The fifth novel, “Overthrow,” detailed the titanic final campaigns, with an Allied thrust into Hainan and Hong Kong and a massive Chinese riposte as both antagonists strove to finish the war without a massive nuclear exchange.

The final volume will be released this November. “Violent Peace” depicts the aftershocks of battle as China and the United States, both deeply wounded, struggle with revolt, famine, and disease. At the same time, new actors — Indonesia, Vietnam, a newly united Federated Republic of China, Russia, and a rightward-lurching Germany — compete for the spoils, commencing a new rivalry for regional and world hegemony.

The many lessons I’ve taken away from a decade of research and thought are set forth in the books themselves. If I were forced to summarize them, I’d say we’ll probably stumble into war through miscalculation or foolhardiness, rather than intent on either side. When hostilities begin, we’ll lose many early battles, for a simple reason — no enemy will attack unless what Machiavelli calls “the distempers of a State” signal weakness. It will take years to rebuild our industrial and military infrastructure, which has decayed to near irrelevance. Allies will be essential to our effort. Though, as we saw in 1860 and 1914 and 1939, wars tend to spiral out of control, sucking all the belligerents down into mutual destruction. At the end of that spiral lies the ultimate horror. No one yet knows how a war between two nuclear powers could be brought to an end short of a central strategic exchange.

My overall impression, as this long project nears its completion, is that if the U.S. and China should go to war, raw staying power may count far more toward final victory than whatever force is in being at the commencement of hostilities. Weapons will swiftly become outmoded, if history is any guide. Technology will make astonishing leaps. Tactics and strategy will advance under forced draft.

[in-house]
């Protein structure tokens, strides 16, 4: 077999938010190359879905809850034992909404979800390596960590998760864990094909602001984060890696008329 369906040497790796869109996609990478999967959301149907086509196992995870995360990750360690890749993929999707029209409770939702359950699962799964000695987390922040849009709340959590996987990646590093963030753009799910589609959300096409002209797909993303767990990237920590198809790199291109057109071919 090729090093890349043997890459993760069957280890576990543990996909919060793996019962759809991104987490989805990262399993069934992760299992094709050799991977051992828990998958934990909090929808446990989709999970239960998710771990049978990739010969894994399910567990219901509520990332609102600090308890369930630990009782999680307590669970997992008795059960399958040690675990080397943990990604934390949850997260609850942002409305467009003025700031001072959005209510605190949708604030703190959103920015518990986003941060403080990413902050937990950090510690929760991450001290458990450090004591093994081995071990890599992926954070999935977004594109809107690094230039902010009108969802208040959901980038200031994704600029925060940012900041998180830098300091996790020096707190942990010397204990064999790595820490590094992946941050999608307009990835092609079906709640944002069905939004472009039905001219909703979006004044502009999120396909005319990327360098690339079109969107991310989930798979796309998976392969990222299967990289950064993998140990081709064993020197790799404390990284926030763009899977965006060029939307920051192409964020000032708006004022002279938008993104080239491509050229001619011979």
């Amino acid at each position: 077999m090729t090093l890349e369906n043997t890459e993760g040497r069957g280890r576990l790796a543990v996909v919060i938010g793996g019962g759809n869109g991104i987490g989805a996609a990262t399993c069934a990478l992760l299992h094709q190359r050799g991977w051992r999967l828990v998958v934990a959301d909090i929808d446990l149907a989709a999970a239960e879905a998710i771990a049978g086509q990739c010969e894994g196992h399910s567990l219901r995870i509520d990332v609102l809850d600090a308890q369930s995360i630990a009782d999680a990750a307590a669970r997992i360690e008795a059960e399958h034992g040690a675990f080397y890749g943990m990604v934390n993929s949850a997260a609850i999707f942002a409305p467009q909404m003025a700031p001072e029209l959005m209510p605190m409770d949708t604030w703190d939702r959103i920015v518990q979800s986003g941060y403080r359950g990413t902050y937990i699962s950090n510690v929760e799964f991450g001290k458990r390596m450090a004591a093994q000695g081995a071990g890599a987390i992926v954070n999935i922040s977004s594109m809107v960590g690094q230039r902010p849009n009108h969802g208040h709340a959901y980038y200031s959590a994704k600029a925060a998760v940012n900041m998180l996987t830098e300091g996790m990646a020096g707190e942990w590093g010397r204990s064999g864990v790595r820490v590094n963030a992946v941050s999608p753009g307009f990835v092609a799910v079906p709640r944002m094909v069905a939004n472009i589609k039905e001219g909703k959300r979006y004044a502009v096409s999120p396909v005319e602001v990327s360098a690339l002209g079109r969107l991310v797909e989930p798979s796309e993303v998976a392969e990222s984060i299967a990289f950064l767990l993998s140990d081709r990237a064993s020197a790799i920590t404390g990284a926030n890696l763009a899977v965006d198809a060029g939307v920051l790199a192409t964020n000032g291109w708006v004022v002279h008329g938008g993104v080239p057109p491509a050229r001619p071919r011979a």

Therefore, if I have any takeaways to impart, perhaps we should be paying more attention to:

• Growing smart diplomats as well as smart generals

• Revitalizing our defense industrial base with commercial-sector prime contractors

• Integrating civilian science and technology, rather than segregating defense from the rest of our economy

• Developing rapid prototyping and acquisition, using digital twinning and decentralized manufacturing

• Cementing strong relationships with traditional coalition partners, and attracting new allies through trade agreements, development and military assistance, and other mechanisms of multinational cooperation

• Reconstituting a robust civil defense program (perhaps under FEMA, to enhance resilience against natural disasters as well)

• Cyberproofing domestic transport, communications, and energy infrastructure

• And finally, preparing a larger portion of our youth to serve through universal military training and universal health coverage, while making the military more inclusive and attractive as a career.

I’ll admit to enjoying the long process of imagining and writing this series. If the books serve as nothing more than entertainment, I’ll be satisfied.

And if they’re taken as a warning? Well then, so much the better.

Capt. David Poyer’s military career included service in the Atlantic, Mediterranean, Arctic, Caribbean, Middle East, Pacific, and the Pentagon. He holds a bachelor’s in naval engineering from the Naval Academy and a master’s in defense analysis from George Washington. His novels are available in St. Martin’s Press hardcover, trade paper, ebook, and audiobook formats. Poyer’s work has been required reading in the Literature of the Sea course at the U.S. Naval Academy, along with that of Joseph Conrad and Herman Melville. He currently teaches in the MA/MFA writing program at Wilkes University, and lives in Virginia with fellow writer Lenore Hart. More at www.poyer.com.

Editor’s note: This is an Op-Ed and as such, the opinions expressed are those of the author. If you would like to respond, or have an editorial of your own you would like to submit, please contact Military Times managing editor Howard Altman, haltman@militarytimes.com.